Coastal resorts “safe”

Yet the Foreign and Commonwealth Office exempts “resorts on the Red Sea in South Sinai” and certain mainland resorts from its advice against travel. It continue to state that “most visits” to Egypt are trouble-free.

It is true that, as protests have surged and dwindled over the past two years, violence has largely been confined to Cairo and other cities, rather than the coastal resorts popular with package holiday tourists.

“July and August traditionally see lower numbers of holidaymakers traveling to Egypt than the rest of the year,” the Association of British Travel Agents told CNN Travel Tuesday.

“At this stage, outside of Cairo it is very much business as usual, and holiday makers are enjoying their holidays without interruption.”

U.S. citizen dies

In stronger advice than Britain’s, the U.S. government recommends against all “non-essential” travel to Egypt. A U.S. citizen, Andrew Pochter, 21, died after being stabbed in the chest at a protest in the city of Alexandria last Friday.

Political unrest in Egypt is “likely to continue in the near future,” the State Department says.

Whatever the political outlook for the country, its vital tourism industry is likely to take years to recover from its violent recent history.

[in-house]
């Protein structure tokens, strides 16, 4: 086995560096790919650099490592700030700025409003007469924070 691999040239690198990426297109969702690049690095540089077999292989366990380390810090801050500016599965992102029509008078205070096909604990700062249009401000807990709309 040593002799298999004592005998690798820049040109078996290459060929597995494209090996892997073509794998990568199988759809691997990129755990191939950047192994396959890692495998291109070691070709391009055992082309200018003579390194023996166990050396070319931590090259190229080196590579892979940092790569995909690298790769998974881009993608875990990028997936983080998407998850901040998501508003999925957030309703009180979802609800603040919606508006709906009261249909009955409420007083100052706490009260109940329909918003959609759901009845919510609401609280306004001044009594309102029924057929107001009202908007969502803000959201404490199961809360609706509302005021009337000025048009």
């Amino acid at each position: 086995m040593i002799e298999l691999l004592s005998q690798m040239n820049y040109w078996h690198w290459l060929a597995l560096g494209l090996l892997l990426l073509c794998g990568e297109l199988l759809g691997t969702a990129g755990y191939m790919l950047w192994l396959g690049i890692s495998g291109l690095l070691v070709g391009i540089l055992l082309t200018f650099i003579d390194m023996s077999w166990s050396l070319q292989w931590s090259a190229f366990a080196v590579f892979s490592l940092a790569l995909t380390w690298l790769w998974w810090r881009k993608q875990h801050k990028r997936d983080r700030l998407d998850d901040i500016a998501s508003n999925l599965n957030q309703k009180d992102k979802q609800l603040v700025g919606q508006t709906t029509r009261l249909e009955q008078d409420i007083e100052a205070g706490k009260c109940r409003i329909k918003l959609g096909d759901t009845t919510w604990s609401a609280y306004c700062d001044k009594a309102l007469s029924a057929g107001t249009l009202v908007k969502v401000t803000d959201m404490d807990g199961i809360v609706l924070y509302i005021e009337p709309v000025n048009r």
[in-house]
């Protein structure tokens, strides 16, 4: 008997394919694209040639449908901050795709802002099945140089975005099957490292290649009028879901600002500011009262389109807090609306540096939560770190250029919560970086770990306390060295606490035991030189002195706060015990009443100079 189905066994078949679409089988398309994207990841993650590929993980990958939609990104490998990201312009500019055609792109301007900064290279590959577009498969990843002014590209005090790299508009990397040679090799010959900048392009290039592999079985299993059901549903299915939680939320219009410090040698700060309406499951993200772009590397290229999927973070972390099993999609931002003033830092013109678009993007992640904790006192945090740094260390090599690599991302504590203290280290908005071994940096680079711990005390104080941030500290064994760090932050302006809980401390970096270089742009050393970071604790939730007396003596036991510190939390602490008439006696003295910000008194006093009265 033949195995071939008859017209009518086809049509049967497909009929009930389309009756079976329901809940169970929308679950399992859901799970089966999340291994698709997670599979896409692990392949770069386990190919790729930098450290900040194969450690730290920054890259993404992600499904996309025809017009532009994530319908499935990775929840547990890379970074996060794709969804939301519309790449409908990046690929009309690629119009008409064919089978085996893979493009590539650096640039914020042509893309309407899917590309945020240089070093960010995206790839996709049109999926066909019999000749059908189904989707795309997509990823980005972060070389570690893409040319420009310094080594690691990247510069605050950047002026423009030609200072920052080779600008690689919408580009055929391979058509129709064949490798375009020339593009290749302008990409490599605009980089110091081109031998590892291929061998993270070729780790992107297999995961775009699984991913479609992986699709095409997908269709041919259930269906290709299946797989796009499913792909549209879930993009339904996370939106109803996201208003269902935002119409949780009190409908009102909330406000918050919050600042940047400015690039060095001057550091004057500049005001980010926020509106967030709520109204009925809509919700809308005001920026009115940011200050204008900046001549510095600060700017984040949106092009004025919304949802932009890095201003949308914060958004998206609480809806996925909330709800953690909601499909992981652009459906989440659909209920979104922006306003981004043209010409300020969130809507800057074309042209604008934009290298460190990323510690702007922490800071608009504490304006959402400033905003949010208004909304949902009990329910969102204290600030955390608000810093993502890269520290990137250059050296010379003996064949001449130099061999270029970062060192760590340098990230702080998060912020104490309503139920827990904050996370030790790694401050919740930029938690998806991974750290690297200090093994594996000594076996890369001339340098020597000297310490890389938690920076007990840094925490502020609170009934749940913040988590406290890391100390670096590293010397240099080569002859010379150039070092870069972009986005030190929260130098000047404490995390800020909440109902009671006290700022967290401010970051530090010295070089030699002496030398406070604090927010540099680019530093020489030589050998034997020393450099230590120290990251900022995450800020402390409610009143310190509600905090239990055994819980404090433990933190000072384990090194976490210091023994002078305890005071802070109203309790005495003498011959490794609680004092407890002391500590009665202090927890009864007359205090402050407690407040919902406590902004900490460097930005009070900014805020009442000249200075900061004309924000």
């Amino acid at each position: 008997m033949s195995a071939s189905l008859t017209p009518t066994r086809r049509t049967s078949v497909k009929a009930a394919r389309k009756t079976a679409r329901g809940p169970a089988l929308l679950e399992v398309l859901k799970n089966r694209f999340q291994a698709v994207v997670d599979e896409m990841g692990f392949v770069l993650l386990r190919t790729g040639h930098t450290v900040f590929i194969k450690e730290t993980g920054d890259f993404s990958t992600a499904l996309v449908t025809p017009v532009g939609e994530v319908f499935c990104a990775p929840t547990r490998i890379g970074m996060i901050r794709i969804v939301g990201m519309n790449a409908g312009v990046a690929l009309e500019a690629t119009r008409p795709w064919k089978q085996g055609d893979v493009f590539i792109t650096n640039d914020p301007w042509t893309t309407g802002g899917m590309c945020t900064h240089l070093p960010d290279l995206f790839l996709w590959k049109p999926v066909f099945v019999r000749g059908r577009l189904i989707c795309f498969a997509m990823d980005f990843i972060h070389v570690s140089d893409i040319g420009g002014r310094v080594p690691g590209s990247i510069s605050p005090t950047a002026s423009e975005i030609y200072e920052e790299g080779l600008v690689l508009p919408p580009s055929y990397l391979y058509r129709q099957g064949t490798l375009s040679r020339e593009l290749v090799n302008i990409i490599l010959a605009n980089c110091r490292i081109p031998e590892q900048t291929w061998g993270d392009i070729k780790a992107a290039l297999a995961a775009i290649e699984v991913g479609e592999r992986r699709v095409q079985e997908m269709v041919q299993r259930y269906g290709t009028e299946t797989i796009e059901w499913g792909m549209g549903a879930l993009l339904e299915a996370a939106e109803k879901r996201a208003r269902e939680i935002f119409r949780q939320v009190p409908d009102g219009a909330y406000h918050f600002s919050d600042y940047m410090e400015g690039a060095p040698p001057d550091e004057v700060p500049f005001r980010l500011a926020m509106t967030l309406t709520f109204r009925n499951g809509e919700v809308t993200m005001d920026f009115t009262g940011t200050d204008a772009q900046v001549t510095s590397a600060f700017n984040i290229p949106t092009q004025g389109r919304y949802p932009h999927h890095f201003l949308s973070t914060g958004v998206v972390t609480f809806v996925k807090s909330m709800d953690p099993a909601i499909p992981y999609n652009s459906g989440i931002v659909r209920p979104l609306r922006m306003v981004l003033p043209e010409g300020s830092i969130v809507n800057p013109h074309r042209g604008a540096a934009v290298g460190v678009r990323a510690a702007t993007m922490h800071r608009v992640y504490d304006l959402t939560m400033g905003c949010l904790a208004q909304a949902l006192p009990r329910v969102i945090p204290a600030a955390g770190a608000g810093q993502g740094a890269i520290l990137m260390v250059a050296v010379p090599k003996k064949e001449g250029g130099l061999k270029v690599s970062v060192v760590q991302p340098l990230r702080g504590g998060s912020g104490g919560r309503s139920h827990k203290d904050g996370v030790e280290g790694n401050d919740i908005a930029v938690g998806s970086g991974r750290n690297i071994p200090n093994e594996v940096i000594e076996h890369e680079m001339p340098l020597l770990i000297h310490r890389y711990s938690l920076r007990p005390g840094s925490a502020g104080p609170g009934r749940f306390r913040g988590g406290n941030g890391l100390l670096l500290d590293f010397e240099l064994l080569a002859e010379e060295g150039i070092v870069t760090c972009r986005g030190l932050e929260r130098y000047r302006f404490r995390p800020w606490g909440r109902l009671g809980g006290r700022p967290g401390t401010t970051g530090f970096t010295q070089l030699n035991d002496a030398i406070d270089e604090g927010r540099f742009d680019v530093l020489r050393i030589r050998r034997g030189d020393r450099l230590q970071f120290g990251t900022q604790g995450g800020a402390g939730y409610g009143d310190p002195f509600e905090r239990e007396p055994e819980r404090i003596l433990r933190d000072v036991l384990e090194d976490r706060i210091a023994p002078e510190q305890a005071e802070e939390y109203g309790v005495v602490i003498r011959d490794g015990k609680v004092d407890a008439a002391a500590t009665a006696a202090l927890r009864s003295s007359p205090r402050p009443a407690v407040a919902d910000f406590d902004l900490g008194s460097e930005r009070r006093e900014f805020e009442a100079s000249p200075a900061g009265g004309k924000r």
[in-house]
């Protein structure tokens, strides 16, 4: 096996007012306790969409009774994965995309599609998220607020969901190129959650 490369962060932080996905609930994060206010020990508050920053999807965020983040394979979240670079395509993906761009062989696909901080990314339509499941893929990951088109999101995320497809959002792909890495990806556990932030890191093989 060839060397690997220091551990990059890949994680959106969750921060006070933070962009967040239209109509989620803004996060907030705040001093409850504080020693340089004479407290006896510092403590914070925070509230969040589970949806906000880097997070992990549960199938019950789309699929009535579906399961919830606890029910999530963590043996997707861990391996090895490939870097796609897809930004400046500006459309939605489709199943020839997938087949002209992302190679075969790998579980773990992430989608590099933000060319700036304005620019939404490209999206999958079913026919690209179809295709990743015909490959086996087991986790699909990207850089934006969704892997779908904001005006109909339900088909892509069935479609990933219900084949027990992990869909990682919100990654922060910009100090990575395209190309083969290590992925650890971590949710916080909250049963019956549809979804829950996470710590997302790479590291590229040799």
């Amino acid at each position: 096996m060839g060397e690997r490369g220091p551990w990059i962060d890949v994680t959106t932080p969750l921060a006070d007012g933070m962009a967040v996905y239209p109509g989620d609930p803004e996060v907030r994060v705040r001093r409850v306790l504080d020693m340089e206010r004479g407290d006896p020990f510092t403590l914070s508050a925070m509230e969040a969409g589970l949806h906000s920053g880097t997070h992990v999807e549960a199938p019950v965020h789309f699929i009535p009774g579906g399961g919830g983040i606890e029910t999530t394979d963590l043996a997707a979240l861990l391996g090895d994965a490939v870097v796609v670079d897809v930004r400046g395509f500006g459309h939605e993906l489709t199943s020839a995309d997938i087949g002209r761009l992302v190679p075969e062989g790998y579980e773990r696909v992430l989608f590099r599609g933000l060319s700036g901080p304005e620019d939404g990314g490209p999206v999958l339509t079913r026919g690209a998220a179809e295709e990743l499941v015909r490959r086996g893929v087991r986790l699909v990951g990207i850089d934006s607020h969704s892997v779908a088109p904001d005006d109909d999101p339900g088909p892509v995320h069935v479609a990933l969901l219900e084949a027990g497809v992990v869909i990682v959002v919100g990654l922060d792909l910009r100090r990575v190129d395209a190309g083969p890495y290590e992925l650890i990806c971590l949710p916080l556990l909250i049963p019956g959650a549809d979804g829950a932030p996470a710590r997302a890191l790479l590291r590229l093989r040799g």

Family of Nelson Mandela: His health is in God’s hands now

— The former wife of Nelson Mandela visited him Sunday in the hospital where the ailing anti-apartheid icon is clinging to life, the South African Press Association reported.

Winnie Madikizela-Mandela, who was married to the former South African president from 1958 to 1996, described what it’s like to see her former husband of 38 years struggle to live in an exclusive interview with UK network ITV News.

“It is extremely painful to see him going through what he’s going through now. But it’s God’s wish,” Winnie Mandela told ITV.

Nelson Mandela, 94, remains in critical but stable condition at a Pretoria hospital where he has been battling a recurring lung infection since June 8.

His condition worsened last week with family members saying his health was “delicate” and “anything is imminent.” But daughter Zindzi Mandela told ITV between hospital visits that her father is alert and recognizes when a new person enters his hospital room.

“The one time he did speak was to tell my mom to sit down … because she was standing at the edge of his bed,” she said, laughing.